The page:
$ base64 -w 0 -d test-payload-2.base64 | tr -d '\n' > test-payload-2.jsonl
$ jq -r '.filename' < test-payload-2.jsonl
seascape_at_port-en-bessin,_normandy_1972.9.21.jpg
$ jq -r '.image' < test-payload-2.jsonl | base64 -d > check-output-2.jpg
$ sha256sum check-output-2.jpg | awk '{print $1}'
5d8015a89d23dfe2715cb0ac0f242d3769a8c31b4a69fcb721cec333afbc98d1

As we’d hoped, the larger file worked just as our smaller test did – check-output-2.jpg is exactly the same as our original image.

Demonstrating Actual Transmission and Reception of the NMSG File

There’s one final step we should go through, and that’s demonstrating actual transmission and reception of the NMSG file. 

We’ll do so over a UDP loopback connection to an arbitrarily-selected loopback address and port (127.50.0.1/7777). 

In one window, we’ll create a receiving nmsgtool process:

$ nmsgtool -l 127.50.0.1/7777 -w received2.nmsg -z --unbuffered

In a 2nd window on the same system, we’ll create a sending nmsgtool process, setting the MTU to 1280 bytes to avoid any MTU issues:

$ nmsgtool -r mysample2.nmsg -s 127.50.0.1/7777 -m 1280 --unbuffered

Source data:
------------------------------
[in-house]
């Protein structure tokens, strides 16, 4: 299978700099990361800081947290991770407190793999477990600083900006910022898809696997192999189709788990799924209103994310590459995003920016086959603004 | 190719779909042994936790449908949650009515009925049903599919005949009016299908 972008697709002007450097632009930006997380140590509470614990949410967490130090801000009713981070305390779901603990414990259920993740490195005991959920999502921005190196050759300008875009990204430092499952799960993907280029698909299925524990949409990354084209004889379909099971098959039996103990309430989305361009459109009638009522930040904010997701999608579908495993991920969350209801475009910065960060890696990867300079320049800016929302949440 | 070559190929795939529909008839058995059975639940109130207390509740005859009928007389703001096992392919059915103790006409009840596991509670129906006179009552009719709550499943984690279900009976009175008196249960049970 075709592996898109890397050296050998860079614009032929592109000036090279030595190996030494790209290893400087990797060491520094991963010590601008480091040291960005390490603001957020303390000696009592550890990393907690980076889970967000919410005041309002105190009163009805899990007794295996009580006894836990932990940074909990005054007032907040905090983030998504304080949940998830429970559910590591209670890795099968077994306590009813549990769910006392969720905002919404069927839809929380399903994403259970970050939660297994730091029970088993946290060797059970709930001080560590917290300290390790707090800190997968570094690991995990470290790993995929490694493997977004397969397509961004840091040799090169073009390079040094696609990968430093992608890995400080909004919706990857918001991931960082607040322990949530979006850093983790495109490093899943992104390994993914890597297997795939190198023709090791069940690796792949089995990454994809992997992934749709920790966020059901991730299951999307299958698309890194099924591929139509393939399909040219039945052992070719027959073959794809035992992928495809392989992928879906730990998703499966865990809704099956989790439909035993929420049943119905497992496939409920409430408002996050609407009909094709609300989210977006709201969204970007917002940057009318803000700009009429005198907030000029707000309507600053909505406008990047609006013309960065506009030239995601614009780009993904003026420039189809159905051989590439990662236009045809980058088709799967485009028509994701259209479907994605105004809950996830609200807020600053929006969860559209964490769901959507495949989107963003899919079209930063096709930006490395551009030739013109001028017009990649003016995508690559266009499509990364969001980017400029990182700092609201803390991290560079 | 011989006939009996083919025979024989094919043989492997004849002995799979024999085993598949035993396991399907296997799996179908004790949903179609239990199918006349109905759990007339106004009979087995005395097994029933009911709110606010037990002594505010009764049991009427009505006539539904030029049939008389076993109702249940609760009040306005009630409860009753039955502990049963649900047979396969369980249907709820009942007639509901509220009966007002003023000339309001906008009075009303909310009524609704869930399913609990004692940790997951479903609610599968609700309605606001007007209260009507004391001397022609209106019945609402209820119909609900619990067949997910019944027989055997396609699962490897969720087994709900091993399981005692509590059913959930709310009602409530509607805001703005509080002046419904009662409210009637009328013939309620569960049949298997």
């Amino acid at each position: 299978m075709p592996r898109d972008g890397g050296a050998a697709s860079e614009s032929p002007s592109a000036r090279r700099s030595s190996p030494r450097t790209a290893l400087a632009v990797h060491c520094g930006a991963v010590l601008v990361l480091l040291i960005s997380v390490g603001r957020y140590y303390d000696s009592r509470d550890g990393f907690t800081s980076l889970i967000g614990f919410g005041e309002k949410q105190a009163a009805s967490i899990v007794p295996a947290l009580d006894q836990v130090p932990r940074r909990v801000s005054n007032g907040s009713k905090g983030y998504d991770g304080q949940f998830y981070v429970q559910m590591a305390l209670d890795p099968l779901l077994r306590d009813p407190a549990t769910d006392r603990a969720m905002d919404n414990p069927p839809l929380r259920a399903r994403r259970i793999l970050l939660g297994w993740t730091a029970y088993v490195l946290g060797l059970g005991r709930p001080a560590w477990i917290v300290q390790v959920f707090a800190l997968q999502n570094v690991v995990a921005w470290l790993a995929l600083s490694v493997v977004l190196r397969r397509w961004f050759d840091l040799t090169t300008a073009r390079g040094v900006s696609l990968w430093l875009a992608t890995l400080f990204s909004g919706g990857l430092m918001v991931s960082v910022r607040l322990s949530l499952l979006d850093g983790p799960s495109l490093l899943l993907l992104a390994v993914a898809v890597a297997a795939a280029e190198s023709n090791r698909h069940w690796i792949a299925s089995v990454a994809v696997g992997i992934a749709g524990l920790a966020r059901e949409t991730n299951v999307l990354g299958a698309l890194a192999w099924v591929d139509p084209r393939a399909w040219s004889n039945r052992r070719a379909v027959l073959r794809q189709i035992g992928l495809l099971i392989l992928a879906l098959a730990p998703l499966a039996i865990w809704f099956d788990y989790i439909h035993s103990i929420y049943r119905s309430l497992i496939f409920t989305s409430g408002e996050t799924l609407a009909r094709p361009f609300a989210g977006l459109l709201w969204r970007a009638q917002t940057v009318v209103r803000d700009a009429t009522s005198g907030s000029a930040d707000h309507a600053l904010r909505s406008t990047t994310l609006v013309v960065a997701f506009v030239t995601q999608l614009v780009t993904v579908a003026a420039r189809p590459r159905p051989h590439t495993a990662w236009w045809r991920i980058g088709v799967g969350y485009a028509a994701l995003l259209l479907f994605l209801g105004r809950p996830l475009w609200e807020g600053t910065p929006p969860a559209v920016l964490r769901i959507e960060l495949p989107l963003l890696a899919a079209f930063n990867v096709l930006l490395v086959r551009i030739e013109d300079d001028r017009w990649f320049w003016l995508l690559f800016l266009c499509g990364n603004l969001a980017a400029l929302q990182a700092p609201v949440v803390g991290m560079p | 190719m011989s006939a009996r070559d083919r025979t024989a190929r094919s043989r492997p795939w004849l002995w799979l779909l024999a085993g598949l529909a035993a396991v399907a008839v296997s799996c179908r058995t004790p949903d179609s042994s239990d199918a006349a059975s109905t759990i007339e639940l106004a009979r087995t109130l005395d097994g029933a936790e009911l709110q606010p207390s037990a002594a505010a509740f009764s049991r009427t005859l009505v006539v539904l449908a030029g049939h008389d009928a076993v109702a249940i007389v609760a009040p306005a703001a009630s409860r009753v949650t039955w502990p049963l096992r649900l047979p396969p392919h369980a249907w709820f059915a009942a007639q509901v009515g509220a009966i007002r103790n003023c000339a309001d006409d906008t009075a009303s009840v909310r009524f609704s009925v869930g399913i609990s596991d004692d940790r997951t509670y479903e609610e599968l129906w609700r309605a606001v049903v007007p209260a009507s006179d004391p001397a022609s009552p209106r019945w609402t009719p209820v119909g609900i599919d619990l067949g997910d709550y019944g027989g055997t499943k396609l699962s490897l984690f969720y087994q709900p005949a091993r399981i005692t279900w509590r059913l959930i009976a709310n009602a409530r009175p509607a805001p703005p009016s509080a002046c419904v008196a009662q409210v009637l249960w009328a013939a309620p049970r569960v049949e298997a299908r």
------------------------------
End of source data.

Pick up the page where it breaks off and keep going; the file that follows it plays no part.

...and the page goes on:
The file transfers virtually instantaneously (as we’d expect).

After closing the receiving process by hitting CTRL-C in the receiving window, we see:

$ ls -l mysample2.nmsg received2.nmsg | awk '{print $9 " " $5}'
mysample2.nmsg 7339262
received2.nmsg 7339262

Excellent! As a rough first check, the file’s at least the same size!

Now let’s extract the payload and verify that the payload checksums agree:

$ nmsgtool -r mysample2.nmsg -J mysample2.json
$ jq -r '.message.payload' mysample2.json > mysample2.payload
$ nmsgtool -r received2.nmsg -J received2.json
$ jq -r '.message.payload' received2.json > received2.payload

$ ls -l mysample2.payload received2.payload | awk '{print $9 " " $5}'
mysample2.payload 12926317
received2.payload 12926317
$ sha256sum mysample2.payload received2.payload 
e0e81b9851c3dc502f67a8fabcc45870de932ca8fa38fc759b21f3b3700155a8  mysample2.payload
e0e81b9851c3dc502f67a8fabcc45870de932ca8fa38fc759b21f3b3700155a8  received2.payload

Bingo! Everything looks like it transferred just great, even with a small MTU.

Conclusion

You’ve now learned how you can encapsulate arbitrary content (and associated metadata) in NMSG-format binary files. This demonstrates that arbitrary content – even large image files – can be NMSG encoded and then successfully transferred, even if small MTUs require fragmentation of a large object.